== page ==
The present invention may be further understood with reference to the flow chart of FIG. 6. The modeling process begins with a netlist or other logical description for the circuit which is provided using a conventional electronic design automation (EDA) tool such as Verilog or SPICE (90). If the particular device under test (DUT) in the circuit does not have a physical body contact, the device is replaced with a device having an ideal body contact (92). The manner in which the current sources are inserted depends on the device type (94). For an nfet transistor current sources are directed from the drain and source sinked to the body (96), and for a pfet transistor current sources arc directed from the body sinked to the drain and source (98). The designer then has a choice as to the type of simulation to run (100). In this exemplary implementation, the choices include a drain/source resistance asymmetry simulation, and a critical charge simulation.

For the asymmetry simulation, the proportions of the two current pulses are set based on differences between the drain and source junction design, e.g., the ratio of the drain and source resistances (102). This ratio is a known value that may be determined using a field solver or direct hardware measurement. Appropriate test variables are selected such as operating voltages, temperatures, etc. (104). Simulations are then repeated while varying the total charge applied by the two current sources but keeping the current ratio the same, to find the critical charge necessary to create a soft error (106). This process may be repeated for other test variables (108).

For the critical charge simulation, a known value for QCRIT is set as the total charge for both current pulses, with an initial weighting of 50%/50% between the two current sources (110). The critical charge may be determined using a field solver or direct hardware measurement. Appropriate test variables are selected such as operating voltages, temperatures, etc. (112). Simulations are then repeated while varying the weighting between the two current sources but keeping the total charge constant, to find the drain and source resistances that result in a soft error (114). This process may again be repeated for other test variables (116).

Use of the two current pulse mechanism to represent the source of an upset provides a more accurate representation of charge transport in device. The present invention further advantageously allows the designer to adjust for asymmetric resistance between the source and drain of the device. The invention has the further benefit of easily being integrated into a design automation tool such as a SPICE-type simulator.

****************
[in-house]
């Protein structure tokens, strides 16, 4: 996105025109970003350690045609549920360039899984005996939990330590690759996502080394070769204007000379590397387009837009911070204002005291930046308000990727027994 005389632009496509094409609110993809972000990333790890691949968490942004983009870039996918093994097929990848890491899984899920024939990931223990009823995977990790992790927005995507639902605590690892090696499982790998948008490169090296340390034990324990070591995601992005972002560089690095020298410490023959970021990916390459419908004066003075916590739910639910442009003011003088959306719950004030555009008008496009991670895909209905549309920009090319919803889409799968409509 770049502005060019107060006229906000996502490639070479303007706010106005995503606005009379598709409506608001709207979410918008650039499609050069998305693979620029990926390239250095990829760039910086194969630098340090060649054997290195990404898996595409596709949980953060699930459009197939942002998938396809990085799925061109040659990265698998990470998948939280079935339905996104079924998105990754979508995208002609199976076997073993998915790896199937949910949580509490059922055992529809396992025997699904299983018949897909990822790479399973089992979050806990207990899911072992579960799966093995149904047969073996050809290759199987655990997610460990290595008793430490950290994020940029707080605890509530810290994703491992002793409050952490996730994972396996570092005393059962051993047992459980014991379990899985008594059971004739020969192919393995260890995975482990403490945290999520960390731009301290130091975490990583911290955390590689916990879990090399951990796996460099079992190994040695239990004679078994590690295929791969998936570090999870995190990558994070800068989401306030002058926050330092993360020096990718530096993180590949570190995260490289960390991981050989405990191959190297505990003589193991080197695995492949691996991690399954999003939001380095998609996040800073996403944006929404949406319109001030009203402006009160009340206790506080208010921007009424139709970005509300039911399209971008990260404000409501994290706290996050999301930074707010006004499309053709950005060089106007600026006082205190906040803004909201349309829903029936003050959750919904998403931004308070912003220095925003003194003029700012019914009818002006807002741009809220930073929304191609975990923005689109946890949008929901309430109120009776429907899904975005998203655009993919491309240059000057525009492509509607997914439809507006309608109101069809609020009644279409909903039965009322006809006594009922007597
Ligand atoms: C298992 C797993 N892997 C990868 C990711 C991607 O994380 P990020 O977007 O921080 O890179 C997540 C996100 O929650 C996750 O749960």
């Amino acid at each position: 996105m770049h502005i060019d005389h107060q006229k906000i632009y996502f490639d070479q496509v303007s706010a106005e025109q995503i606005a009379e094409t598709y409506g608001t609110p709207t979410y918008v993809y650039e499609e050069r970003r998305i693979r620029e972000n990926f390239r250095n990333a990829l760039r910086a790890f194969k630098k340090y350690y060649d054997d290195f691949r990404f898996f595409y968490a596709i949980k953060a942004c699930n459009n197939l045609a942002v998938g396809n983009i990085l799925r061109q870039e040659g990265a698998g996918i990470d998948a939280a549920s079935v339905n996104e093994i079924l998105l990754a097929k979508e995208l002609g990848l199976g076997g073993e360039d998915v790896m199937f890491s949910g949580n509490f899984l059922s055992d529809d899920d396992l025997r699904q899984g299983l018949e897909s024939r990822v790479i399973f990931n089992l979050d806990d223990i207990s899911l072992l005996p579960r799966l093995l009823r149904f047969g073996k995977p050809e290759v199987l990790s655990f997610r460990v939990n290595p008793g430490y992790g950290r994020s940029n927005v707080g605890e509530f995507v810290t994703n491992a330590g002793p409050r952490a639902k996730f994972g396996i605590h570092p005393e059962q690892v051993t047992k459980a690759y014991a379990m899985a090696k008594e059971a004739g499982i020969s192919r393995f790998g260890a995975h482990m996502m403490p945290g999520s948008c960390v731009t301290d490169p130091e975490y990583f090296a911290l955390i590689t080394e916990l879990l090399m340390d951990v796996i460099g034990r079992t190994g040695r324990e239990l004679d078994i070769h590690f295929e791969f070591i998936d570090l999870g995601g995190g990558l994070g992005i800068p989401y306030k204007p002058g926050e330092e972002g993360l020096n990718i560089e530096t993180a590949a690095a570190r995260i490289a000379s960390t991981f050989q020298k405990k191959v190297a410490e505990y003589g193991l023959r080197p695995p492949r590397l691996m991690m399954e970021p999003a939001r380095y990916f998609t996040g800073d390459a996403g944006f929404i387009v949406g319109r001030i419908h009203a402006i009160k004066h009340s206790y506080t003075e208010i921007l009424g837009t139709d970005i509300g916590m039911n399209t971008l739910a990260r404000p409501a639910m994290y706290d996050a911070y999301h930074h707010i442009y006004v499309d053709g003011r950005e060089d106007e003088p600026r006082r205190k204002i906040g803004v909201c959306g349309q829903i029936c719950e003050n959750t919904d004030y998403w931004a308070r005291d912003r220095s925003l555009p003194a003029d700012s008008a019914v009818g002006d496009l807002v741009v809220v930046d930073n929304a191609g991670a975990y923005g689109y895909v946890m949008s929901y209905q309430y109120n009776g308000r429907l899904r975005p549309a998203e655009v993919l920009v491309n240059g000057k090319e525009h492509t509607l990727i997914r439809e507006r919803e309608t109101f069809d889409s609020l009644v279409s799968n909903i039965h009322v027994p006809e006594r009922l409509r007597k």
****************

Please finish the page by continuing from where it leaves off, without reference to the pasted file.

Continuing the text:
Although the invention has been described with reference to specific embodiments, this description is not meant to be construed in a limiting sense. Various modifications of the disclosed embodiments, as well as alternative embodiments of the invention, will become apparent to persons skilled in the art upon reference to the description of the invention. For example, the invention is not limited in application to storage elements such as SRAM cells or latches, but can be applied to any combinational logic. It is therefore contemplated that such modifications can be made without departing from the spirit or scope of the present invention as defined in the appended claims.

Referenced by
Citing PatentFiling datePublication dateApplicantTitle
US7930662 *Nov 4, 2008Apr 19, 2011Xilinx, Inc.Methods for automatically generating fault mitigation strategies for electronic system designs
US8091050 *Oct 1, 2008Jan 3, 2012International Business Machines CorporationModeling system-level effects of soft errors
US8296739Mar 31, 2008Oct 23, 2012International Business Machines CorporationTesting soft error rate of an application program
US8661382 *Dec 14, 2009Feb 25, 2014International Business Machines CorporationModeling for soft error specification
Classifications
U.S. Classification716/112, 716/136
International ClassificationG06F17/50
Cooperative ClassificationG06F17/5036, G01R31/318357, G01R31/31816
European ClassificationG06F17/50C4, G01R31/3183F3, G01R31/3181S
Legal Events
DateCodeEventDescription
Jan 21, 2014FPExpired due to failure to pay maintenance fee
Effective date: 20131201
Dec 1, 2013LAPSLapse for failure to pay maintenance fees
Jul 12, 2013REMIMaintenance fee reminder mailed
Jul 18, 2006ASAssignment
Owner name: INTERNATIONAL BUSINESS MACHINES CORPORATION, NEW Y
Free format text: ASSIGNMENT OF ASSIGNORS INTEREST;ASSIGNORS:KLEINOSOWSKI, AJ;OLDIGES, PHILIP J.;SOLOMON, PAUL M.;ANDOTHERS;REEL/FRAME:017951/0212
Effective date: 20060711